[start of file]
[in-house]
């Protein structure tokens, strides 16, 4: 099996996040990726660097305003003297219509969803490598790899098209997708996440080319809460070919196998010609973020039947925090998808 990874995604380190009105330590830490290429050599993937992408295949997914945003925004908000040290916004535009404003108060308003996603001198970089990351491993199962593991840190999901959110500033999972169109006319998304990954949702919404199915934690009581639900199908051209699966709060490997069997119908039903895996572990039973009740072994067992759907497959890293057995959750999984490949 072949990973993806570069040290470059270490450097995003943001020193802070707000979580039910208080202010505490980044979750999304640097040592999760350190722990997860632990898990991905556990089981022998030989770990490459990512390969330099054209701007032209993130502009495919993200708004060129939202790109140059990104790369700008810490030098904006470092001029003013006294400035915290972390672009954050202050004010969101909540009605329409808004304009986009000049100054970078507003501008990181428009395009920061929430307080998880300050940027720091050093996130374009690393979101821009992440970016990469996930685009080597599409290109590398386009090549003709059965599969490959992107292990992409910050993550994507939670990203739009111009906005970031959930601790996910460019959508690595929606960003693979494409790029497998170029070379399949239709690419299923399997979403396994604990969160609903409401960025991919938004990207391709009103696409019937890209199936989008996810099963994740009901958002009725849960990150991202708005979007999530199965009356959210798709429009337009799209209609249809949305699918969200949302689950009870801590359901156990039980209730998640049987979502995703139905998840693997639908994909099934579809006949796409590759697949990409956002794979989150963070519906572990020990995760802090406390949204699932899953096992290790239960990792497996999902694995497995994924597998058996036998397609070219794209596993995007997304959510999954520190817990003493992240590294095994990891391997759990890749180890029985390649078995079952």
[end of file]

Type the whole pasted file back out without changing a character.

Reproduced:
[in-house]
């Protein structure tokens, strides 16, 4: 099996996040990726660097305003003297219509969803490598790899098209997708996440080319809460070919196998010609973020039947925090998808 990874995604380190009105330590830490290429050599993937992408295949997914945003925004908000040290916004535009404003108060308003996603001198970089990351491993199962593991840190999901959110500033999972169109006319998304990954949702919404199915934690009581639900199908051209699966709060490997069997119908039903895996572990039973009740072994067992759907497959890293057995959750999984490949 072949990973993806570069040290470059270490450097995003943001020193802070707000979580039910208080202010505490980044979750999304640097040592999760350190722990997860632990898990991905556990089981022998030989770990490459990512390969330099054209701007032209993130502009495919993200708004060129939202790109140059990104790369700008810490030098904006470092001029003013006294400035915290972390672009954050202050004010969101909540009605329409808004304009986009000049100054970078507003501008990181428009395009920061929430307080998880300050940027720091050093996130374009690393979101821009992440970016990469996930685009080597599409290109590398386009090549003709059965599969490959992107292990992409910050993550994507939670990203739009111009906005970031959930601790996910460019959508690595929606960003693979494409790029497998170029070379399949239709690419299923399997979403396994604990969160609903409401960025991919938004990207391709009103696409019937890209199936989008996810099963994740009901958002009725849960990150991202708005979007999530199965009356959210798709429009337009799209209609249809949305699918969200949302689950009870801590359901156990039980209730998640049987979502995703139905998840693997639908994909099934579809006949796409590759697949990409956002794979989150963070519906572990020990995760802090406390949204699932899953096992290790239960990792497996999902694995497995994924597998058996036998397609070219794209596993995007997304959510999954520190817990003493992240590294095994990891391997759990890749180890029985390649078995079952």